Newswise — WACO, Texas (Feb. 3, 2016) – The World Health Organization (WHO) this week declared the Zika virus – a mosquito-borne illness – an international public health emergency.
According to the Centers for Disease Control (CDC), “the most common symptoms of Zika virus disease are fever, rash, joint pain and conjunctivitis (red eyes). The illness is usually mild with symptoms lasting from several days to a week. Severe disease requiring hospitalization is uncommon.”
Both the CDC and WHO say the best way to avoid the Zika virus is to minimize contact with mosquitoes.
Richard Duhrkopf, Ph.D., associate professor of biology in Baylor’s College of Arts & Sciences, is a nationally known expert on mosquitoes. He answers several questions regarding the Zika virus and how to best avoid mosquitoes.
Q: Does the Zika virus pose an immediate health threat to the general population?
A: Given what is happening in the Caribbean and South America, the threat of Zika virus is real for the U.S. Since we are in February, we will not see any viral transmission immediately, but as the weather warms up and there is a greater flow of the virus into the country, I am confident we will see transmission this summer. As to the threat, in some respects, Zika is less serious that West Nile or dengue in that all our data point to it having relative mild symptoms and rare aftereffects. That is with the exception of the apparent birth complications being seen in Brazil. That is something that is totally new and unexpected. Zika virus has been around and transmitted in Africa and Asia for about a decade. There have been no reports of the kinds of birth complications we are seeing in Brazil. So, we really don’t know what to make to them. Q: Should Americans be concerned about the spread or increase of the Zika virus?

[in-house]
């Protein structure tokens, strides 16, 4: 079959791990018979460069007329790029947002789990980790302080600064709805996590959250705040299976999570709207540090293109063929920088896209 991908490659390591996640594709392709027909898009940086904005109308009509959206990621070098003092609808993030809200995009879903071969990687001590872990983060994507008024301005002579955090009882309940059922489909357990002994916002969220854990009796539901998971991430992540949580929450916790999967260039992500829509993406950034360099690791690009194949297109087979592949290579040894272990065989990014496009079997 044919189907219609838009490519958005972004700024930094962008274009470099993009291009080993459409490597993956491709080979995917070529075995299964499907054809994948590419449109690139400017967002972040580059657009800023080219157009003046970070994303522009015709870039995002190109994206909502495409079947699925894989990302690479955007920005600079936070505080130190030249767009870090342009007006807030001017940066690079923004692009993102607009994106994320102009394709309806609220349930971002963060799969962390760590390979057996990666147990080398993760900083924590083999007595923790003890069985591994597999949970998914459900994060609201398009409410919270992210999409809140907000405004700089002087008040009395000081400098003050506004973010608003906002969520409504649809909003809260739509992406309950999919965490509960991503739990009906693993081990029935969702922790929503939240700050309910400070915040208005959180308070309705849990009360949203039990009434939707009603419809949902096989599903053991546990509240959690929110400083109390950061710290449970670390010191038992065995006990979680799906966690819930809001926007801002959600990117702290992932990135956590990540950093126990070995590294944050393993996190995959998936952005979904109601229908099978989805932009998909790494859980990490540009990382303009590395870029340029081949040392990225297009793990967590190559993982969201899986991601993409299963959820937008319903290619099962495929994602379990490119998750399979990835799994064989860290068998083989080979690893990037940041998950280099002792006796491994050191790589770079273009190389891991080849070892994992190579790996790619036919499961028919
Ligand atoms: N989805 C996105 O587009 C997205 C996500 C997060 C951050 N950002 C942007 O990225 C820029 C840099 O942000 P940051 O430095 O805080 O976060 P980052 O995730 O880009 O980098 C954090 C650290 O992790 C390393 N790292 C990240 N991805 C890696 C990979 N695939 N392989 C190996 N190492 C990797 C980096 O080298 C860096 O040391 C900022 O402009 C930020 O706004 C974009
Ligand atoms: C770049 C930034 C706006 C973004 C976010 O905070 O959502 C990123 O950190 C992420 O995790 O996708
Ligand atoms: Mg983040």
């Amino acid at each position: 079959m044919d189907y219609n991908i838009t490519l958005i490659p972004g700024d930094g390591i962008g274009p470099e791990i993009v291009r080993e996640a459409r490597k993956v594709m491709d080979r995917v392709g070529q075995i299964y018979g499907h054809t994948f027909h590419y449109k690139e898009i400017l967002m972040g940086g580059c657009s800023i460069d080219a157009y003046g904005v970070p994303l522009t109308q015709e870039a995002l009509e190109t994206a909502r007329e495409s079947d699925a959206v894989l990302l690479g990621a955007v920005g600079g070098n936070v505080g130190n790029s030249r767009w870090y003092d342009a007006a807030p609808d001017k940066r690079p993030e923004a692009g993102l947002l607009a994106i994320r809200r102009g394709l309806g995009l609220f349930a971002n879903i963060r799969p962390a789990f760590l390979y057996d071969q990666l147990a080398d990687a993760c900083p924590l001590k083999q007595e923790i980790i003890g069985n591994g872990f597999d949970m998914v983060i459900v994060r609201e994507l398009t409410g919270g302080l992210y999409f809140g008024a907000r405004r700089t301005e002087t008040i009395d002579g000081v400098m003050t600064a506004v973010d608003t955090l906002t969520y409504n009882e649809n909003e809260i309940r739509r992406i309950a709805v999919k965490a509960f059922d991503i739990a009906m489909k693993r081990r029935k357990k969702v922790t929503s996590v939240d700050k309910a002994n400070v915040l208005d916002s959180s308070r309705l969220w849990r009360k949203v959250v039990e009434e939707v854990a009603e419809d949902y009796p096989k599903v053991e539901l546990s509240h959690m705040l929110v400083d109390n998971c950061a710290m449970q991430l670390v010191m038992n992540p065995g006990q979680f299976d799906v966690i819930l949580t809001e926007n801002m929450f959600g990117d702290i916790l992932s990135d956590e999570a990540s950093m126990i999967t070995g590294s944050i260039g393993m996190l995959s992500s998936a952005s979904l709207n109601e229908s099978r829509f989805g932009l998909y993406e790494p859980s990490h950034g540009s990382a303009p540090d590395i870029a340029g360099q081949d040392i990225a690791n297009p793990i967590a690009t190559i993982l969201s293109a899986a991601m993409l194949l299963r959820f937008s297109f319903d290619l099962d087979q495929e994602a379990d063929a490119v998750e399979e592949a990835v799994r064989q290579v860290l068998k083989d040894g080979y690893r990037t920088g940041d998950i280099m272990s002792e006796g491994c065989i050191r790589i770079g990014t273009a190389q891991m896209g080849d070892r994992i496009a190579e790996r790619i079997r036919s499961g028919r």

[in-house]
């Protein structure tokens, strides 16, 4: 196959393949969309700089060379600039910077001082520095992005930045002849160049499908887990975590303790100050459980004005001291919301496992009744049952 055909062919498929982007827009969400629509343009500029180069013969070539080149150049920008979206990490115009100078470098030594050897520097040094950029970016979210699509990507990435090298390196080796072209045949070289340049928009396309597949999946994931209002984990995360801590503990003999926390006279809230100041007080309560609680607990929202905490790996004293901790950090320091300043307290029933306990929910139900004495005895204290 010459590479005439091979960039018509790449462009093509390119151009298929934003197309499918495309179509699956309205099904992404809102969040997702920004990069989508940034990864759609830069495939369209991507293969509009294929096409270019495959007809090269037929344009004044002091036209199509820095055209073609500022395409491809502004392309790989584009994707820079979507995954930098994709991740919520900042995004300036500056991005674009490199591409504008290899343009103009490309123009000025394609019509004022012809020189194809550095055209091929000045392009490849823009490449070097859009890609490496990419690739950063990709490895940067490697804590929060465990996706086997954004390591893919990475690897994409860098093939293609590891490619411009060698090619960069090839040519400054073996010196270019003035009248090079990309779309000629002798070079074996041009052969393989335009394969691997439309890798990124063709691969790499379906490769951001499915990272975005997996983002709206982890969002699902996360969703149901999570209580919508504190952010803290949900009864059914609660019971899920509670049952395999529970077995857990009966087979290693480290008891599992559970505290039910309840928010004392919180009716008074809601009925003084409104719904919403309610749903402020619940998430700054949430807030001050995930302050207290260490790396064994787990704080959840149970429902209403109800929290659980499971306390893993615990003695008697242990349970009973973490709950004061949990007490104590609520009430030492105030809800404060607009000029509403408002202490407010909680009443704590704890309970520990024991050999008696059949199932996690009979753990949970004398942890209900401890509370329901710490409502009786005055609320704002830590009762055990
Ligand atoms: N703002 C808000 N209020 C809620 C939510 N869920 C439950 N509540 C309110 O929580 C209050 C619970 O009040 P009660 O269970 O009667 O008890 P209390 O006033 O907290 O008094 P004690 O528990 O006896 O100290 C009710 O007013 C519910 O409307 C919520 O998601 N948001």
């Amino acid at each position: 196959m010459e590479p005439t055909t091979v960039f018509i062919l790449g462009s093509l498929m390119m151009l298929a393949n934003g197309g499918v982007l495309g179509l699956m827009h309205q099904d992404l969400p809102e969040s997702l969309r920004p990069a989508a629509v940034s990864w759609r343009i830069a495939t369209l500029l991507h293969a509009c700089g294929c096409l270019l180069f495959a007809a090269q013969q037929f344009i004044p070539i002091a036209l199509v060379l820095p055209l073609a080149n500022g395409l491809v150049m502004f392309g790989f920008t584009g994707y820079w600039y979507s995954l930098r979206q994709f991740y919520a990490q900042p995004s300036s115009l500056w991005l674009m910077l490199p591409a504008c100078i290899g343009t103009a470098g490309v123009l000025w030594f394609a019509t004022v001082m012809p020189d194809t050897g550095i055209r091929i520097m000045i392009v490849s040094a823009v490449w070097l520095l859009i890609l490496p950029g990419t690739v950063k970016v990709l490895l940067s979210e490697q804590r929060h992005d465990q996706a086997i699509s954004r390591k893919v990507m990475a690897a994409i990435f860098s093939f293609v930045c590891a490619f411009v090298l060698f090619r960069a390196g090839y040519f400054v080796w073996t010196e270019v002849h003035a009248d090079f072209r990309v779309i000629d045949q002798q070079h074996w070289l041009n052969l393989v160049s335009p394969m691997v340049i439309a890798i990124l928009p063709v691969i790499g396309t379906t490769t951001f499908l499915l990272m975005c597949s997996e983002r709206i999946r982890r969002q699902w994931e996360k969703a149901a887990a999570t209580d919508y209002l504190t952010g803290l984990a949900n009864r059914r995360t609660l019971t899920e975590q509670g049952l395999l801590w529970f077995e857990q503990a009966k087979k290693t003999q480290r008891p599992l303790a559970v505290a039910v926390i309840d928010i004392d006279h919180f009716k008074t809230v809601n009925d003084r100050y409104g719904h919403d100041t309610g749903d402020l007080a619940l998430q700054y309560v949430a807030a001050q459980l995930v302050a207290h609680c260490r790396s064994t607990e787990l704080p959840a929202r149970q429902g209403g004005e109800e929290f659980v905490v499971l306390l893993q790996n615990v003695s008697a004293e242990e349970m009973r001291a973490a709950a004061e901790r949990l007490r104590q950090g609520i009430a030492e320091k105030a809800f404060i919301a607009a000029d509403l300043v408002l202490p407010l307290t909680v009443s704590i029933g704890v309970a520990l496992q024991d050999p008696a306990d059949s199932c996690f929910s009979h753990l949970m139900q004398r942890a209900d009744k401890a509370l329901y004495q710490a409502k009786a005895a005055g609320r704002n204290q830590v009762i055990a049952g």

A: Yes, as I said, there is no question in my mind that we will see this virus being transmitted this summer. Q: Is appropriate information about Zika virus being disseminated?
A: I have seen a great deal of misinformation that I find troublesome. I saw one report that said this was totally a South American/Central American problem because the mosquitoes that transmit Zika are not found in the U.S. I have no idea where they got that information, but it is totally false. We have Aedes aegypti and Aedes albopictus throughout the state of Texas, and both are well distributed throughout – especially the southern parts of the country.
Q: Is West Nile still a threat or a concern?
A: West Nile is still a threat. Since the mosquitoes that transmit it are totally different from those that would transmit Zika virus, it is really a different topic, but it is still present and still a danger.
Q: What are the best ways for people to avoid mosquitoes?
A: Duhrkopf provided the following checklist to help with mosquito abatement.
• Rid your property of temporary standing water.• Reduce breeding around permanent standing water.• Keep artificial containers clean.• Dry up natural containers.• Don't go outside around dusk and dawn.• Do not let general household maintenance slide.• Wear clothes that do not expose your skin.• Wear repellents when you go outside.
ABOUT RICHARD DUHRKOPF, PH.D.Richard Duhrkopf, Ph. D., associate professor of biology at Baylor University in Waco, Texas, is an extensive researcher with more than 30 years of experience studying mosquitoes. Duhrkopf currently serves as regional director for the national American Mosquito Control Association and has been an active participant since 1977. He has served with the Texas Mosquito Control Association since 1985. Duhrkopf also serves on the statewide West Nile Virus Task Force that is tasked with coordinating efforts and communications related to public awareness of the West Nile Virus.
In addition to his committee work, Duhrkopf teaches introduction to modern bioscience, genetics, biology of animal behavior and behavioral genetics. His research interests include behavior and ecology of mosquitoes, effective methods for mosquito abatement and mosquito larval behavior.
ABOUT BAYLOR UNIVERSITYBaylor University is a private Christian University and a nationally ranked research institution. The University provides a vibrant campus community for more than 16,000 students by blending interdisciplinary research with an international reputation for educational excellence and a faculty commitment to teaching and scholarship. Chartered in 1845 by the Republic of Texas through the efforts of Baptist pioneers, Baylor is the oldest continually operating University in Texas. Located in Waco, Baylor welcomes students from all 50 states and more than 80 countries to study a broad range of degrees among its 12 nationally recognized academic divisions.